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Orange County Senate Seat Rivals Face Off for Sixth Time

  • On the campaign trail, Sen. Mark MacDonald, D-Williamstown, talks with Thetford resident Roxy Maxfield at her home on Oct. 17, 2016 in Thetford, Vt. MacDonald is the incumbent in the Orange Senate race. (Valley News - Jennifer Hauck) Copyright Valley News. May not be reprinted or used online without permission. Send requests to permission@vnews.com.

  • Stephen Webster, in his office in Randolph, Vt., is running for the Orange Senate seat. (Valley News - Jennifer Hauck) Copyright Valley News. May not be reprinted or used online without permission. Send requests to permission@vnews.com.

  • Sen. Mark MacDonald, D-Williamstown, leaves a note while camapigning door to door for a Thetford resident on Oct. 17, 2016 in Thetford, Vt. MacDonald the incumbent is running against Stephen Webster. (Valley News - Jennifer Hauck) Copyright Valley News. May not be reprinted or used online without permission. Send requests to permission@vnews.com.

  • Stephen Webster, of Randolph, Vt., is running for the Orange Senate seat. (Valley News - Jennifer Hauck) Copyright Valley News. May not be reprinted or used online without permission. Send requests to permission@vnews.com.



Valley News Staff Writer
Wednesday, October 19, 2016

Randolph — Voters in 11 Orange County towns have a familiar decision to make in next month’s contested election in the Orange Senate district.

Former Senate President Pro Tempore Stephen Webster, R-Randolph, is challenging state Sen. Mark MacDonald, D-Williamstown, in the sixth time the two have battled for the seat.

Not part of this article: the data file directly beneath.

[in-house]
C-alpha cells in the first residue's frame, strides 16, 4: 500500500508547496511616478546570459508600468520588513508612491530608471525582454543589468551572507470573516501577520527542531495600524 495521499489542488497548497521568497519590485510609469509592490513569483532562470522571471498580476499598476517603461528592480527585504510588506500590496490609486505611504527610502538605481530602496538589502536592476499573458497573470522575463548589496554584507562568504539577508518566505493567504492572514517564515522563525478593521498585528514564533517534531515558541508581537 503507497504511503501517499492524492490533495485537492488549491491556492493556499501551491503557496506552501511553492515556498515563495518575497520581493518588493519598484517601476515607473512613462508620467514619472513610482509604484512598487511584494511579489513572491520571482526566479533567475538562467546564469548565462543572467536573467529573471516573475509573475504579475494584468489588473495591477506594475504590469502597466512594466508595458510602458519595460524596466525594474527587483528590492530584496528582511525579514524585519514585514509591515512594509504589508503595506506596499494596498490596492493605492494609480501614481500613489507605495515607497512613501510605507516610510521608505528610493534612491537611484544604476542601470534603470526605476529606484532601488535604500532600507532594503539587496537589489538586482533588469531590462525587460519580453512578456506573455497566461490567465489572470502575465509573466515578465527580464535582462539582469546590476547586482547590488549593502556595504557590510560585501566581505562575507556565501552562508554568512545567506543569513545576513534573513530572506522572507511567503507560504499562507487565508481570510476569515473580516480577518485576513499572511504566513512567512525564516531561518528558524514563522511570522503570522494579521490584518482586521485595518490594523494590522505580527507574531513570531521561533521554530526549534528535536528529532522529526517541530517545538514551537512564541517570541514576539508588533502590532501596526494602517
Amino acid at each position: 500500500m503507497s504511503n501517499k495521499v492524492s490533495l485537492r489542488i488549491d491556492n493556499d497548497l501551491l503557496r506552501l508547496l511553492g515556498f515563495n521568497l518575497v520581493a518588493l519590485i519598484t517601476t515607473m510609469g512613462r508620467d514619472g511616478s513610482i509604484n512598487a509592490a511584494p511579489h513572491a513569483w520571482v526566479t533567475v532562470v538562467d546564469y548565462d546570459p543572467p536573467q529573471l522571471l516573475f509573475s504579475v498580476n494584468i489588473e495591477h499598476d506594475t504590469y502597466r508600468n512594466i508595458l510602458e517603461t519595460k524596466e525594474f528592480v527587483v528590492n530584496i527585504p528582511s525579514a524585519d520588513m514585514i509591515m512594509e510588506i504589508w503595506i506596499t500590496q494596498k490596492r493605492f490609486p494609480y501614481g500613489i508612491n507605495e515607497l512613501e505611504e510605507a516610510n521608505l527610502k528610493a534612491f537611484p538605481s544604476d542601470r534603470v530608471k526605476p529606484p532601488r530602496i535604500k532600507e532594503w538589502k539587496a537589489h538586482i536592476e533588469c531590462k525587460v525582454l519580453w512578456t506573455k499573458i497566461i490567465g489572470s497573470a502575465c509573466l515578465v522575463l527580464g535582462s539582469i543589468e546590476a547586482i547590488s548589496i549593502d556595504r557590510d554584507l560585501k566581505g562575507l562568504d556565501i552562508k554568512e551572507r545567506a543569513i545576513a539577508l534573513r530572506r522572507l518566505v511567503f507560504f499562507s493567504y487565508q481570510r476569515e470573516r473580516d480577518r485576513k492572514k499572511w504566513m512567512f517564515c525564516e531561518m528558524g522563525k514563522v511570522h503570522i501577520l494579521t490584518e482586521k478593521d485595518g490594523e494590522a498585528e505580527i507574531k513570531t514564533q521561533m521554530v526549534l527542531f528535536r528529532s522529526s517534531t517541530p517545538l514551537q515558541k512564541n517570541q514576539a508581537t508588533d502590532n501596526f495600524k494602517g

MacDonald, 73, a beef farmer and retired middle school history teacher at Randolph Union High School, has held the seat since 2003 and also held it from 1996 to 1998. He previously served in the House from 1983 to 1994.

His challenger, Webster, 72, a Randolph native and former Orange County prosecutor, has served in the House and held the Senate seat for five terms. He turned back a challenge from MacDonald in 1994 but then lost to the Democrat in 1996. MacDonald has withstood three other challenges from Webster, a lawyer in Randolph, most recently in 2010.

The Orange Senate district consists of 11 towns, including Randolph, Chelsea, Tunbridge, Strafford, Thetford, Vershire and Corinth.

Four other Upper Valley towns in Orange County — Bradford, Fairlee, Newbury and West Fairlee — are part of the two-seat Caledonia Senate district.

MacDonald continues to run for office because he enjoys the legislative process, he said in a phone interview.

“I do a good job of bringing folks together to discuss the changes that people think need to happen without doing it in a way that we all regret,” he said.

He is particularly proud of collaborative efforts to grow the state’s renewable energy sector, which he says have curbed electricity costs and helped to reduce the state’s reliance on fossil fuels.

Webster said he is running to support Republican Phil Scott in the Legislature, should Scott win the governor’s race against Democratic candidate Sue Minter.

“I think the Legislature is way out of balance,” Webster said in a phone interview.

If elected, he would try to act as a counterbalance to the Democrats’ supermajority in the Senate, he said.